It can be a bit scary allowing your child to take risks, but it is an important part of how they learn, and as long as they're safe, risk-taking is a great way for you to support their development. As with most learning, children grow at different ages and paces. Some children take big risks easily, not understanding potential dangers or harm that can result. Others are more cautious and have a hard time dealing with new experiences. No one knows your child like you do, and it’s likely that you already know where your child falls on the risk-taking spectrum. At this age, a risk can be as simple as starting school for the first time or meeting another child. For some adventurous children, a risk could be jumping off a swing before it stops moving or trying to climb a tree or counter space.
Try to let your child learn on their own and challenge him or herself with their own activities. For example, if you’re at the park and she wants to try a slide or swing that may be a bit too big for her, let her try. She may surprise you and herself. Always watch your child when he is attempting something new or in a new surrounding, and set clear boundaries about where risk-taking can happen. Swimming pools, parking lots, and traffic intersections are not places to take risks. While it is good to encourage exploration, it is also important to monitor your child so you can step in if there is any risk of serious harm.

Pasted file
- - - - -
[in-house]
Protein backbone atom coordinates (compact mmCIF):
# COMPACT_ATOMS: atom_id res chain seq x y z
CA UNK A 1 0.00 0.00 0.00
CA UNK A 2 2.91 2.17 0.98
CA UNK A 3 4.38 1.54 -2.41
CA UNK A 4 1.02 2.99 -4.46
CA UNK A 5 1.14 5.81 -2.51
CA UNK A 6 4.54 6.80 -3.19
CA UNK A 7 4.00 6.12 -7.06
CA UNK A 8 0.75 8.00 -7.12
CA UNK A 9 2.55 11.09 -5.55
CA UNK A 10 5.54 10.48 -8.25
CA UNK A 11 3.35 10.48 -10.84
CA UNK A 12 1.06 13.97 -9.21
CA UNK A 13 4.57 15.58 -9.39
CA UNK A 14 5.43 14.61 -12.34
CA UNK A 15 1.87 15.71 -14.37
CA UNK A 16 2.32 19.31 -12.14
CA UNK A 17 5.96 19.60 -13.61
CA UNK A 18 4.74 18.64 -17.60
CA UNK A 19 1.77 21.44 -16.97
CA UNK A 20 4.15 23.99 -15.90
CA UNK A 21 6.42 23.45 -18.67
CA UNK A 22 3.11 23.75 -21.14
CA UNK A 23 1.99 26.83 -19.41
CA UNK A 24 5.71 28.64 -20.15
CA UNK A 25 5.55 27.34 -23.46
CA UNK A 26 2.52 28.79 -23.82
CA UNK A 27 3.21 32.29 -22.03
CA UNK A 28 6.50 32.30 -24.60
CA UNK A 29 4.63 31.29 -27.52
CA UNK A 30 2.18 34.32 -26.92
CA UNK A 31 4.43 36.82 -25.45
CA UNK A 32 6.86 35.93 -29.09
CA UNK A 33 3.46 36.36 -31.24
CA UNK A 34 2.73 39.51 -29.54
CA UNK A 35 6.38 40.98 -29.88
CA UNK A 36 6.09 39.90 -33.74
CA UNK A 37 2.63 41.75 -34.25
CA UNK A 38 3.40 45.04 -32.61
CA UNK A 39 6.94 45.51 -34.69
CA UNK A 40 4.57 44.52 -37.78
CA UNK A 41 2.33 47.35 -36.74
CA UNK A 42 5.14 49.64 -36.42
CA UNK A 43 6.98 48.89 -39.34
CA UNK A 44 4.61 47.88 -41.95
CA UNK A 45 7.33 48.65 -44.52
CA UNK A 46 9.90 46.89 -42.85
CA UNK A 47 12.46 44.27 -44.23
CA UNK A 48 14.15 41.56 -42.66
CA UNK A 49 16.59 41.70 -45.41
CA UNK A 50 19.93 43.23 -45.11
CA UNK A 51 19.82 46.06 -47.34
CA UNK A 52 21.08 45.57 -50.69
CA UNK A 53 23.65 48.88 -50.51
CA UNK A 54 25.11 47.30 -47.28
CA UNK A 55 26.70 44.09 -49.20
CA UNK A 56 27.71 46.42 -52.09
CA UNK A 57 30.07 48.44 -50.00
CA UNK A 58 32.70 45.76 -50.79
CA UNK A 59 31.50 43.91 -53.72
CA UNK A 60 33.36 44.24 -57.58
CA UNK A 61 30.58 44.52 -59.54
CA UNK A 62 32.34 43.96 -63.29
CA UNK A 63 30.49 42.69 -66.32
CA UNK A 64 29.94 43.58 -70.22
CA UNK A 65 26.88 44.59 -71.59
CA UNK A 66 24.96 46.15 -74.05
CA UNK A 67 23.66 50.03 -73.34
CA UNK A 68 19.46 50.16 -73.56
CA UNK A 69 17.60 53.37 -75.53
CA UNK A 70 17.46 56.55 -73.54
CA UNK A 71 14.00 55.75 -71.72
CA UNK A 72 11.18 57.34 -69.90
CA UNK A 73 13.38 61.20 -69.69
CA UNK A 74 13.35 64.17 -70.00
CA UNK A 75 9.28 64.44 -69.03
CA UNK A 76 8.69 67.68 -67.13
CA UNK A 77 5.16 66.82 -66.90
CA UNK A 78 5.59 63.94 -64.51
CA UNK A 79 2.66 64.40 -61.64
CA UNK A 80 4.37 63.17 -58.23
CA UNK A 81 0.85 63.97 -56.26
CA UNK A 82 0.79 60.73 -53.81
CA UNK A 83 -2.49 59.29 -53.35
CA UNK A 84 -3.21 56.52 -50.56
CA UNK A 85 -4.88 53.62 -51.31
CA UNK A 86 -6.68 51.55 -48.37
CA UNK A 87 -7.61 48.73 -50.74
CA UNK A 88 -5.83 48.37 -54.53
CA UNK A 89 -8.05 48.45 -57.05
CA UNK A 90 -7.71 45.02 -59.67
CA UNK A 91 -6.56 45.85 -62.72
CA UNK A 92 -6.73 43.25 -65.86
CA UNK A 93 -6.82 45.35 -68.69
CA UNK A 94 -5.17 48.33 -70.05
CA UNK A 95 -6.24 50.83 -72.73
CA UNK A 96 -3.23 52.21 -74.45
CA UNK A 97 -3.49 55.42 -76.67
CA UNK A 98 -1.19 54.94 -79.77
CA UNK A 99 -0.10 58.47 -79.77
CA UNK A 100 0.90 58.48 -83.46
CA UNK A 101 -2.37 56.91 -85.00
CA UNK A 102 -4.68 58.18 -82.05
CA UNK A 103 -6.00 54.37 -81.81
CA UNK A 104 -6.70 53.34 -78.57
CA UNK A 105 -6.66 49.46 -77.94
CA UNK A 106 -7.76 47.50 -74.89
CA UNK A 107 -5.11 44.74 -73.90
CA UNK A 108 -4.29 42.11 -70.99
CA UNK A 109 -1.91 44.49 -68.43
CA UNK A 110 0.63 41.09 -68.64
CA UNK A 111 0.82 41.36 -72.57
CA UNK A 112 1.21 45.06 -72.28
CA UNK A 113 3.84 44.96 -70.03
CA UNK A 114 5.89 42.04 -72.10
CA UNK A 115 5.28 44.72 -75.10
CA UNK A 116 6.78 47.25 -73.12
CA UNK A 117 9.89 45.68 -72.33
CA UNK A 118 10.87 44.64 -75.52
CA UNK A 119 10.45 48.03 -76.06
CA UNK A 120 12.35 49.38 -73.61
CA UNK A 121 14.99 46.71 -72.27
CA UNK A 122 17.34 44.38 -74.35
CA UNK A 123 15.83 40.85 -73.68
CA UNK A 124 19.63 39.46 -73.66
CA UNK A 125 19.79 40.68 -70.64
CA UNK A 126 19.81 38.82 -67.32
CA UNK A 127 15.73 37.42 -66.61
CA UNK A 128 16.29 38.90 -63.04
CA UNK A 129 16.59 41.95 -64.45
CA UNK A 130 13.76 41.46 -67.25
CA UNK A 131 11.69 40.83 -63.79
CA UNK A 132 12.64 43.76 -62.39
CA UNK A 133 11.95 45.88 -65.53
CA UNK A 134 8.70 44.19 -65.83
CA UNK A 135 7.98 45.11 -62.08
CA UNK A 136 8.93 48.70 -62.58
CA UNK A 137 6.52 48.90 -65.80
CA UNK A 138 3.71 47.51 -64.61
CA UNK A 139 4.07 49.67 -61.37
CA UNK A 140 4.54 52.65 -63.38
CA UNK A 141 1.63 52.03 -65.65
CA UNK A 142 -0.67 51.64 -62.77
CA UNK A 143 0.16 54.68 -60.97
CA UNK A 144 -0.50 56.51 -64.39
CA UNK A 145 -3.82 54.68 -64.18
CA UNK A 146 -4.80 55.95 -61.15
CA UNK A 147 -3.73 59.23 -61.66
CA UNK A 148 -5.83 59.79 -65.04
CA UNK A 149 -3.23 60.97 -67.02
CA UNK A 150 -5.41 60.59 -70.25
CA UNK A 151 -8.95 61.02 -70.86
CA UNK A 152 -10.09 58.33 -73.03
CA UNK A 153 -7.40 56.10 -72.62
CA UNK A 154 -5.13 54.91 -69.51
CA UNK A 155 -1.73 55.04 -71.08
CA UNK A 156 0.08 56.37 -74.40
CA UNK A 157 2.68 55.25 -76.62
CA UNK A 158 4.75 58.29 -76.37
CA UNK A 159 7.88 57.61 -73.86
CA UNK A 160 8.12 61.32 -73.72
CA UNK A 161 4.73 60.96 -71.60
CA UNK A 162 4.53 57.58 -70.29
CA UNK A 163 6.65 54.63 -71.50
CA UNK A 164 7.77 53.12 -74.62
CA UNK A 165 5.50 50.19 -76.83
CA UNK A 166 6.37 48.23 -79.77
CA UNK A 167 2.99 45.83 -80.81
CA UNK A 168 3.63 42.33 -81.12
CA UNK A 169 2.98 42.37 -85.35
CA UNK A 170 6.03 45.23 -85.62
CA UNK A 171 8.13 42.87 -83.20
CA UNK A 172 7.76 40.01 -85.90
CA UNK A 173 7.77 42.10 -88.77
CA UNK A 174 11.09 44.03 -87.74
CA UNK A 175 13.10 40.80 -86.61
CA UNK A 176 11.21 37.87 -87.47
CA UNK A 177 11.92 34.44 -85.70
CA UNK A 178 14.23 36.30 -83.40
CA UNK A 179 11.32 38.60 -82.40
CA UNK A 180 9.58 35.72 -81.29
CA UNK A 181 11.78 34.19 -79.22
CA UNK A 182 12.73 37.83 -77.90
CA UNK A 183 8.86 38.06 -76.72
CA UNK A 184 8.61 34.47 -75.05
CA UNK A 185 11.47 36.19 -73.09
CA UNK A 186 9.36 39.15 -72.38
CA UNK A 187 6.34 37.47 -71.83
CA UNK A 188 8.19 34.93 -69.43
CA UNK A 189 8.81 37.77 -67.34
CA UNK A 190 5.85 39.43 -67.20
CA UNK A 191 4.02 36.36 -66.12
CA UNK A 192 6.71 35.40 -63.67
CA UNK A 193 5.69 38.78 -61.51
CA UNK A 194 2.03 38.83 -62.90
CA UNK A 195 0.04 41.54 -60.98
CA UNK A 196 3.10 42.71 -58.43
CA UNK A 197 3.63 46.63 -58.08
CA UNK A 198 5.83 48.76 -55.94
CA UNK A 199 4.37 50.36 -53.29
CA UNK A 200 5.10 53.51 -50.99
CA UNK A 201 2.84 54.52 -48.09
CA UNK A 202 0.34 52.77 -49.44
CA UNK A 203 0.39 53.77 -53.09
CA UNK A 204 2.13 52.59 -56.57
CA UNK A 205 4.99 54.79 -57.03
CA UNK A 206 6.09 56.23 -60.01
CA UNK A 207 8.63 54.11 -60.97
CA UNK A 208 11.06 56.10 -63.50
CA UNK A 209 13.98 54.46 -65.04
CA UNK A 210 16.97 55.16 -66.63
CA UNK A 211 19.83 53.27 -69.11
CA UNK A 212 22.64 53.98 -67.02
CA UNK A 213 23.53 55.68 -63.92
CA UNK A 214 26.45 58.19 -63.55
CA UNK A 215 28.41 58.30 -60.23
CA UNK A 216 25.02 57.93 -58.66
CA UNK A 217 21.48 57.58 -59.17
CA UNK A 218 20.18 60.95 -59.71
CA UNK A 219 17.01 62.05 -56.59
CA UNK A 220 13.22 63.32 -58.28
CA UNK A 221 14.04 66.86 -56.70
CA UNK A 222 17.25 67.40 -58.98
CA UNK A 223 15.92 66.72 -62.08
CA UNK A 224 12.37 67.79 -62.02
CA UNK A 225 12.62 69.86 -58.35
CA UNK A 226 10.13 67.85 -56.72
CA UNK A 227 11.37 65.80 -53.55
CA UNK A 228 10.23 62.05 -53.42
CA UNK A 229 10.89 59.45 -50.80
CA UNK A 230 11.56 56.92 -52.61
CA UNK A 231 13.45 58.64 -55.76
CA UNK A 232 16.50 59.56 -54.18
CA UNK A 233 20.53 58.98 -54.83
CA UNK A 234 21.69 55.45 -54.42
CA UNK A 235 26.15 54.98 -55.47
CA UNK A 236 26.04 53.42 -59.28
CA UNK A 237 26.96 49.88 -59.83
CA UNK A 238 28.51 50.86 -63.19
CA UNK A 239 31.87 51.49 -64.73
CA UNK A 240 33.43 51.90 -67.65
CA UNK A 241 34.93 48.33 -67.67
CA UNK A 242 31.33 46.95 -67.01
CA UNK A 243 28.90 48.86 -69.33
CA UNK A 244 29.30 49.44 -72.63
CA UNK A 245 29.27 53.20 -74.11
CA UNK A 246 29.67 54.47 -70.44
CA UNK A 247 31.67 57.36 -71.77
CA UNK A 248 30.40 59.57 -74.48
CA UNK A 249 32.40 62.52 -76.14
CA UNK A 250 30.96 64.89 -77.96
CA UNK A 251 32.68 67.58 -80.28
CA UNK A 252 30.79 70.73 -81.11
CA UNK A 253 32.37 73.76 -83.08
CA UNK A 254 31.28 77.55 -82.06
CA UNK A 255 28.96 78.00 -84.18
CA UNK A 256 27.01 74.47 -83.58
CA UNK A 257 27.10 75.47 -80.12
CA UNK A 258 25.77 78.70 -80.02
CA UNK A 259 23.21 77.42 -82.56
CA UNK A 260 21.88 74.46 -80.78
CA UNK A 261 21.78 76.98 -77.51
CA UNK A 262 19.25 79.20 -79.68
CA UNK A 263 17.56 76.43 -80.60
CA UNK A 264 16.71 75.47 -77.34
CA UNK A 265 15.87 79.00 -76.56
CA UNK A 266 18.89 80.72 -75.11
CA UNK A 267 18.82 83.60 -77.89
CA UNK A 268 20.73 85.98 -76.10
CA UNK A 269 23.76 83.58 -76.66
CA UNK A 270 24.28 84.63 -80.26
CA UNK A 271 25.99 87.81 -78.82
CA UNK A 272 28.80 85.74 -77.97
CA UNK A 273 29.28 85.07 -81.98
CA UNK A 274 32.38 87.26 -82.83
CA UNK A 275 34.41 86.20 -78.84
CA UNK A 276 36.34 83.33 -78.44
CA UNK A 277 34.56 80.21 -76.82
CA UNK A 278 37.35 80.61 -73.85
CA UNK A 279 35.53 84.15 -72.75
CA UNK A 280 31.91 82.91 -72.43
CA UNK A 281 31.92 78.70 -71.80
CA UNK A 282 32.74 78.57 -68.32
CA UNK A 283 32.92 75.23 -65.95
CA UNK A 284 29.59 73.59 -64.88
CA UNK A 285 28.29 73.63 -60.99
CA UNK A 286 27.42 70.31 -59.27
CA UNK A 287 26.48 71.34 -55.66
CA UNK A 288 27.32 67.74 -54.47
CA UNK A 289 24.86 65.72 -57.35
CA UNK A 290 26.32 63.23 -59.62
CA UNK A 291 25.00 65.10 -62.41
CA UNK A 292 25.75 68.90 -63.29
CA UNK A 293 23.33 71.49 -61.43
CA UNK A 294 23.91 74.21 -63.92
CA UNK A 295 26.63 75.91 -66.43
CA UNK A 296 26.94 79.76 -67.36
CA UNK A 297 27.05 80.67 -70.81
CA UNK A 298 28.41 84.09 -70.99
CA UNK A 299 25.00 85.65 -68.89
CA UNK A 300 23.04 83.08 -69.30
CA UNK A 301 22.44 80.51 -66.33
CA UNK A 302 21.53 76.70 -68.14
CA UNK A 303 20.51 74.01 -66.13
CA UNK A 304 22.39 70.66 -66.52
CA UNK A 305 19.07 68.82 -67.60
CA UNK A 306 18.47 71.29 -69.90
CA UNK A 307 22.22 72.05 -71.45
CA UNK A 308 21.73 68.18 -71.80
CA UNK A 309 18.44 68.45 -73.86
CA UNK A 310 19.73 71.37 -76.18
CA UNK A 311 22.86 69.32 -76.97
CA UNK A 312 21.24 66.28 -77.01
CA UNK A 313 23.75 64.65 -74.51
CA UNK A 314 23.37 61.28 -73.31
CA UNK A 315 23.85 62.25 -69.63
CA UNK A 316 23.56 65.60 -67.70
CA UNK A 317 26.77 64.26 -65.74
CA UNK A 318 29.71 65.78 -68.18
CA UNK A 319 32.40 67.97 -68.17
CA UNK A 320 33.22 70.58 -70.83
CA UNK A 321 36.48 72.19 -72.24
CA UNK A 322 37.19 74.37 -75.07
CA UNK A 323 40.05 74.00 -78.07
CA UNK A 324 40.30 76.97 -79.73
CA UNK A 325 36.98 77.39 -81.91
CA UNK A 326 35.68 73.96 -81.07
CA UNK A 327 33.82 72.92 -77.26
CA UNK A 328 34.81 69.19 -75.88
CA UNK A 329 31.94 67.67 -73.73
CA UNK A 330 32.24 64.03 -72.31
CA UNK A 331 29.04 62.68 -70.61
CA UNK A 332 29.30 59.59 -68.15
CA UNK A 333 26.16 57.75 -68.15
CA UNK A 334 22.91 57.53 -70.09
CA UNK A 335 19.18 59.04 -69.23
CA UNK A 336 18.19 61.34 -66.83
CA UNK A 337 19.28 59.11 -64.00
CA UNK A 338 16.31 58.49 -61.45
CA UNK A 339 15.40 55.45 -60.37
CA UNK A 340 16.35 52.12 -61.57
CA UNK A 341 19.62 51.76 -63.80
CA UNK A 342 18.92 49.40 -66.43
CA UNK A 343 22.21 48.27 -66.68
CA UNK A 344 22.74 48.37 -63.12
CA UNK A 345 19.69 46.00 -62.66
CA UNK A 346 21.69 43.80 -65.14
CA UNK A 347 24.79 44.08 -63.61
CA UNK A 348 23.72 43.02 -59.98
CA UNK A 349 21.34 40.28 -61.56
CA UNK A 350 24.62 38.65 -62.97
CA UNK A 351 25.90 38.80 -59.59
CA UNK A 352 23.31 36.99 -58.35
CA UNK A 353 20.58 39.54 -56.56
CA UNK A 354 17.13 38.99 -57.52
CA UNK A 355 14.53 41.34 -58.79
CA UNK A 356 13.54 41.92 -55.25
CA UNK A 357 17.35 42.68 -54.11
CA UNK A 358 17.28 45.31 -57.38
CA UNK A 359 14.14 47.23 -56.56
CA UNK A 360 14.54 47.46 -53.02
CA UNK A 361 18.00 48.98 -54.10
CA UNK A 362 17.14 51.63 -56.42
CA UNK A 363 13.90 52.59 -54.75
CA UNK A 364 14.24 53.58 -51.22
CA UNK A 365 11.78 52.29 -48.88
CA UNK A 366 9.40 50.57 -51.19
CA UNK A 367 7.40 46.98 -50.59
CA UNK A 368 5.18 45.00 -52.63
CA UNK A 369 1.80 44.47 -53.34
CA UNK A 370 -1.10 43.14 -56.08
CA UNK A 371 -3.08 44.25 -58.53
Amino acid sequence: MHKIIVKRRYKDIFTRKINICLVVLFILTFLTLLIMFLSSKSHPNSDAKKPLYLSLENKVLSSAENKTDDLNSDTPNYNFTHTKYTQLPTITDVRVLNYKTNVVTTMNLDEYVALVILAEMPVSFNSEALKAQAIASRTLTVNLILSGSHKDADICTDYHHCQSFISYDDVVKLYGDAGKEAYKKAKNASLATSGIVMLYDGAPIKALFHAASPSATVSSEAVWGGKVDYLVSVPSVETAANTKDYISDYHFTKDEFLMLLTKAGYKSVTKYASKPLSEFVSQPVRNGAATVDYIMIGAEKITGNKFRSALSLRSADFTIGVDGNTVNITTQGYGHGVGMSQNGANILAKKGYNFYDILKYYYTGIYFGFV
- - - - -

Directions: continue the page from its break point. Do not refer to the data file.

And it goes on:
Try to let your child have new experiences. Maybe they start dance or music lessons, or visit a museum or join a different playgroup. Any time your child is out of their comfort zone, they are experiencing a risk. By giving a safe space to explore and take risks, you are supporting their growth and development.
Parent Toolkit resources were developed by NBC News Learn with the help of subject-matter experts, including Judy Willis, Neurologist, Teacher, Author, International Lecturer, University of California, Santa Barbara; Jennifer Miller, Author, Confident Parents, Confident Kids; and Sean Slade, Director of Outreach, ASCD.